Kevin Bonnar of Velfac explains why housebuilders should make a virtue of Part Q of the Building regulations, to underline the security benefits of their developments.
Safety and security are a top priority for most homeowners, especially when it comes to windows and doors. These are a common target for burglars, but police statistics show that most intruders are opportunistic and will give up in under three minutes if they can’t force their way into a property.
With generous glazing being a key feature of many new build homes in the UK, it’s vital that ‘burglar-proof’ products are specified, not just to meet customer needs, but also to comply with Part Q of the Building Regulations. These demand enhanced security for easily accessible doors and windows. So, by specifying Part Q-compliant products from the start, prospective buyers will get the security features they want, while you can be sure that your development will pass a Part Q inspection first time, and get to market as quickly as possible.
Despite being launched with much publicity in 2015, Part Q is often misunderstood or ignored by many housebuilders, especially smaller develop- ers. In the context of glazing, Part Q applies to any window or door that can be accessed easily by opportunistic burglars, so not just those on the ground floor but also units installed 2 metres above a flat or sloping surface such as a balcony, garage or porch. In many low rise housing develop- ments, especially those with communal
balconies or walkways, this could mean that every glazed unit has to be Part Q compli- ant, satisfying the stringent PAS 24 test which is part of the Part Q regulation, and with up to date test evidence to prove it.
To meet these requirements, glazed units should feature at least one pane of strength- ened, laminated 6.8 mm glass – this provides enhanced resistance to forced entry, and breaks safely if shattered. Beading (the seal holding the glass in place) should ideally be placed on the inside to prevent a burglar from removing the glass pane externally. Window units with external glazing beads can pass PAS 24 if the glazed unit is glued inside the window frame. However, if the window unit is damaged – from forced entry or accident – this can result in the whole window unit needing to be replaced, with associated extra costs.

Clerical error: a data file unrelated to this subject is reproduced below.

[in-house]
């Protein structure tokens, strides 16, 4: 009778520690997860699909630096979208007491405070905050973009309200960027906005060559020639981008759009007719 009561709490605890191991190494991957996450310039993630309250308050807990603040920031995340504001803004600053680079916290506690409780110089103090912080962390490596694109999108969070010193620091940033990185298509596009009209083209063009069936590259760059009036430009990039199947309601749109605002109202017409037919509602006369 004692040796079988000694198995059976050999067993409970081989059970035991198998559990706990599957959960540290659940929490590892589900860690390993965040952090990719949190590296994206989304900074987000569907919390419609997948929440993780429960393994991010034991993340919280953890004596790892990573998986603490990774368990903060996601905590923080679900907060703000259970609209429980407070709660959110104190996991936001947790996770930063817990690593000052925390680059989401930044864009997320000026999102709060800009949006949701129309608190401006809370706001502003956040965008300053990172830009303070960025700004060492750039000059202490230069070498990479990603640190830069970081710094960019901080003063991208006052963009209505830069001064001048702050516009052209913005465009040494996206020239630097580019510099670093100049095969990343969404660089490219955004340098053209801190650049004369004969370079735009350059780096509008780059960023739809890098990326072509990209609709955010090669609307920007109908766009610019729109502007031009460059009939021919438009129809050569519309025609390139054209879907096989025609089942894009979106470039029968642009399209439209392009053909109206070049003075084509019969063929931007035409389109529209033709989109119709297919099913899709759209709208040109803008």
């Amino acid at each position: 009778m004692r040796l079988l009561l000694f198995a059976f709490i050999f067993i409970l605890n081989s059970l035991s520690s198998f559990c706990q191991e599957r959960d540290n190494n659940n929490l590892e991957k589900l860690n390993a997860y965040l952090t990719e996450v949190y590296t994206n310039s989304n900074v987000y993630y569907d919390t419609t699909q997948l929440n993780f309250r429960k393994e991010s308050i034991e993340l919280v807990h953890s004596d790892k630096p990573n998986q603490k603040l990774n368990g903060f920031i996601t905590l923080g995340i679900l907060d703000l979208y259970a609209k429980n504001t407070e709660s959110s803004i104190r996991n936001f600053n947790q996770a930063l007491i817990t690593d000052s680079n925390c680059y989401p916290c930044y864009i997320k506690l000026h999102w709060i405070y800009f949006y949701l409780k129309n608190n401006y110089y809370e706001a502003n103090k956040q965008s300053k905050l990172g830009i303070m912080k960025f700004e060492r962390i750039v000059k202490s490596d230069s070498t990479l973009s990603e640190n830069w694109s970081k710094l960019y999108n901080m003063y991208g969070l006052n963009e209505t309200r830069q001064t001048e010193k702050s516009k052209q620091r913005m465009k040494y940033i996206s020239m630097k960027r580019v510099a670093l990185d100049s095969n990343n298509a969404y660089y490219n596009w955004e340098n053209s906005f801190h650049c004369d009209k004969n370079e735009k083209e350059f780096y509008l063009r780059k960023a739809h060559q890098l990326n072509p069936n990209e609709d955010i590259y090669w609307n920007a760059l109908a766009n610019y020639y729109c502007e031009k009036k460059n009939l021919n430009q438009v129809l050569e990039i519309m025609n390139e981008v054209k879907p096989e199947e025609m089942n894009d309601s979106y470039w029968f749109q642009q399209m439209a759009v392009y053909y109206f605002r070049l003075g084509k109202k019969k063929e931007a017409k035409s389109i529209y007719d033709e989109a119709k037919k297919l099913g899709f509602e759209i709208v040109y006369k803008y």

Multi-point locking, together with lockable handles and restrictors, is also essential, especially on patio doors (a traditional weak point when it comes to home security). Multi-point locking secures the window at a variety of points around the frame, also minimising damage if an intruder attempts to force or deform the frame using tools such as crowbars or screw- drivers.
Failing a Part Q inspection can be very costly, as every non-compliant window or door will have to be replaced, adding to costs and putting a brake on final delivery.
The best glazing products will have Part Q compliance ‘built in,’ not only resulting in seamless approvals, but also delivering windows and doors with identical profiles, irrespective of function or performance, allowing housebuilders to create a consistent architectural style. Building Control will also demand test evidence from either the manufacturer or third party certification. If a housebuilder specifies products with test evidence already on file, this ‘due diligence’ can save considerable time both at initial planning stages and when sign off is required from Building Control and warranty suppliers, allowing new homes to go directly on the market, maximising return on investment.
Part Q is also an essential component of Secured by Design (SBD) – an initiative prospective buyers may be more aware of than Part Q, and which can provide important market differentia- tion when promoting a new development. Compliance with a police-approved scheme can only instil greater confidence in your development, and underline the quality of your construction and your values as a housebuilder.
The increased demand for housing — and increased competi- tion — will undoubtedly shine a brighter spotlight on security. Growing recognition of SBD, and as a result Part Q, will encour- age greater scrutiny of regulatory enforcement and the relative safety and security benefits of different products, including composite framed systems and the greater use of triple glazing.
The key message for housebuilders and developers is not to ignore Part Q – consult early when it comes to meeting security regulations as this can save considerable time and money over the build. Promoting Part Q and SBD compliance as early as possible can also deliver important market differentiation, enabling even faster sales when the project is complete.
Kevin Bonnar is housebuilding manager at Velfac